Machine learning and artificial intelligence in a brave new world


For some a mention of artificial intelligence (AI) summons images of robots running crazy while humans bravely trying to put the genius back in the bottle. But the reality is that today’s AI – the ability of machines to learn from experience and perform human-only tasks – is already a reality and full of opportunities to enrich and improve human life.

machine Learning, one of the most important building blocks of AI, has been a part of the technological world since the 1950s, when the earliest programmers asked computers to make sense of large datasets. Programmers have increasingly improved the ability of machines to study data to discover patterns that allow computers to then organize information, identify relationships, make predictions, and detect anomalies. Today, modern applications of AI have already provided us with self-driving cars and virtual assistants and helped us detect fraud and manage resources such as electricity more efficiently.

Sectors as diverse as retail, Sports, bank. Production and health care have all found applications for machine learning and AI.

Today’s machines are now capable of performing narrowly defined tasks with great precision, but – and this is an important warning – this precision is only as good as the quality and in some cases the amount of data that drives the model. The current state of machine learning will, with input from carefully considered data, allow for countless improvements to existing products and eventually the development of free-standing AI, though not fully autonomous AI devices for the “running robots” kind.

But as machine learning gets deeper, we embark on the next step toward increasingly sophisticated AI: deep learning. The sophisticated analysis of deep learning are achieved through neural networks, so-called because they loosely mimic the interconnected structure of the human brain to provide a multitude of layered functionality.

These neural networks are actually so sophisticated that the path a machine takes to reach its conclusion is not yet easily understood. Deep learning uses huge, self-enhancing neural networks – only possible and more accessible due to recent advances in computing power – to achieve extremely complex pattern bleeding such as speech or image recognition.

“Deep learning is only used when it really makes sense – where it can quickly find complicated, variable conditions hidden in large amounts of data that we haven’t been able to extract in any other way yet,” explains Mary Beth Ainsworth, global product intelligence manager for artificial intelligence and text analysis at SAS. “But deep learning means that a machine can look at a problem through a completely different analytical lens than its human counterpart. It can be used to tackle all kinds of problems. The potential of all the data we collect every day is yet to be realized. ”

There is also progress in how another key building of AI, natural language processing (NLP), you have developed into natural language understanding (NLU). If NLP is the ability to translate spoken or written languages ​​into a form an algorithm can understand and then respond with results in a spoken or written language that people can understand, NLU is more widely known: the ability to derive meaning in language and then reacted accordingly, as people do instinctively. Siri and Alexa are the first steps on a path to give AI a much simpler and more human-friendly user experience.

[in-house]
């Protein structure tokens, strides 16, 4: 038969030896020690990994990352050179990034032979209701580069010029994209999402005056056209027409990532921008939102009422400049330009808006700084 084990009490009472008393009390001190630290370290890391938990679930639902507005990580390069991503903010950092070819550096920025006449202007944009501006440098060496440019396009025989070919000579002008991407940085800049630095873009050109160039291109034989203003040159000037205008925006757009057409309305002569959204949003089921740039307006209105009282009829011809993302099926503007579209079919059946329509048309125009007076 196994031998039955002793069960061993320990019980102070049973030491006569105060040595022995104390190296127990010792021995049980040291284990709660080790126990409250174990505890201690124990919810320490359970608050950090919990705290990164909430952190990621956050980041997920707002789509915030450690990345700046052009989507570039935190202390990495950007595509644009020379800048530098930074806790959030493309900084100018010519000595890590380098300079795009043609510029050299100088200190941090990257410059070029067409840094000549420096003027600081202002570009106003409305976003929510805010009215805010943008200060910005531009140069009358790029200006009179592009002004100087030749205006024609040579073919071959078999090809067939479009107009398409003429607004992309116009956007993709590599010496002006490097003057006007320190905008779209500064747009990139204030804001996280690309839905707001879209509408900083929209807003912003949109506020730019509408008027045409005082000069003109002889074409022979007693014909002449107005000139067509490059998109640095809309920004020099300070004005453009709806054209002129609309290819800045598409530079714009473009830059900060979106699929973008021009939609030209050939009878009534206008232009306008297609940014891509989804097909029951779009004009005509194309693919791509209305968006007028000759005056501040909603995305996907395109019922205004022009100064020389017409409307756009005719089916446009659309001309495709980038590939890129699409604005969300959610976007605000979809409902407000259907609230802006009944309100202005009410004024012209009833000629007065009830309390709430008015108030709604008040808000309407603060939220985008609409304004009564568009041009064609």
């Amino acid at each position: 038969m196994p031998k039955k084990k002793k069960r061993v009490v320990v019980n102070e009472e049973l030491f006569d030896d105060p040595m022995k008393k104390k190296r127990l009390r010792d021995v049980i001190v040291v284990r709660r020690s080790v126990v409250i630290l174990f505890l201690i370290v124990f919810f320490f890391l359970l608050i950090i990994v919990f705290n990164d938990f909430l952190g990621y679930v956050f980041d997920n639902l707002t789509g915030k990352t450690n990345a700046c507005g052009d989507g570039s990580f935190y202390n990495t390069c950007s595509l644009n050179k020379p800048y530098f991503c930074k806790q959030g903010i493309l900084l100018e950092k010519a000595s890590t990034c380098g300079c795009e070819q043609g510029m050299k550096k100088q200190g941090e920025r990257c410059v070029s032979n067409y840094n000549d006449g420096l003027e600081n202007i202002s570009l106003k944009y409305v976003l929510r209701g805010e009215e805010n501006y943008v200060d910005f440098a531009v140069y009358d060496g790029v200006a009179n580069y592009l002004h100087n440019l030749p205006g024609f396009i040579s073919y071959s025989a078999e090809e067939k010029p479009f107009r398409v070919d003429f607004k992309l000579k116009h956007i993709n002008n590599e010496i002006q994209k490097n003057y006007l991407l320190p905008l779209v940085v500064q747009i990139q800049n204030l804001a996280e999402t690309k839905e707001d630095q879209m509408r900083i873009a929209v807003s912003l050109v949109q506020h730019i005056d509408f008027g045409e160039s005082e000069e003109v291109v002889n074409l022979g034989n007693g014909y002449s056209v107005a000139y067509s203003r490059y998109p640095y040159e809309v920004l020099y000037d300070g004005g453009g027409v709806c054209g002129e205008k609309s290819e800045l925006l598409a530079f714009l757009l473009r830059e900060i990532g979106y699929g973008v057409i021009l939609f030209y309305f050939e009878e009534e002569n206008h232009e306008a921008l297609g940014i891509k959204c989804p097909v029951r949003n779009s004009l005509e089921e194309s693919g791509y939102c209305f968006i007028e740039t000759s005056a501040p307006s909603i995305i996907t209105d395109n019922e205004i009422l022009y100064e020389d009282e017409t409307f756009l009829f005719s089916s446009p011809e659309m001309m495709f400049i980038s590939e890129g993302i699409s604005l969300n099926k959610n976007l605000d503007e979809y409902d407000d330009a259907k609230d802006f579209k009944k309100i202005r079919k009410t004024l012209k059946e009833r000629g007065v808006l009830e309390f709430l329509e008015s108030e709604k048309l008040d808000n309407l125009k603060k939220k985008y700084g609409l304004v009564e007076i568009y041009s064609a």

And contrary to the dystopian results that some might imagine, humans remain very much in the picture. Setting up and maintaining useful machine learning requires human interaction and insight, as well as validating AI conclusions by testing them against new data – an essential component of any AI installation. In addition, choosing the right algorithm for the job, configuring it for the best performance, improving the data it will work on, getting the ideal balance between machine sophistication and its ability to consume data, and interpreting the results with the understanding that prediction is not the same as causation is part science, part art and all human power.

Little wonder then as a recent one transnational study of SAS clients suggests that one of the main concerns that businesses have when introducing artificial intelligence is having the human expertise to manage it.

“Organizations may want to jump on the AI ​​band because it’s such a hot topic, but they have to identify what they want to do with it,” advises Ainsworth. “In the same way, other people may still have a negative view of AI, from how it is often manufactured, so it can seem overwhelming. But in many cases, they already use machine learning every day when they search the Internet, upload photos to social media, or shop online at major retailers. In the end, it’s all about using the right tool for the right job. AI requires a strategy with clearly defined tactical steps to implement the larger plan. AI can provide valuable insight, but what you do with this information still requires human direction. “

It is already clear that AI is set to be revolutionary; more so, most likely, than the transition to automating repetitive manual tasks through robot hardware. AI will require some dramatic cultural shifts. But not only will it increase productivity – identify maintenance issues before they happen, for example, or enable real-time pricing online – but it will also save time. AI will work away in the background while we are freed to innovate or take care of other tasks that require human attention. Much like Amazon’s distribution centers use robotics to pick goods, but people to pack it, commerce and many other areas of life will become a matter of teamwork. Man and machine will work together.



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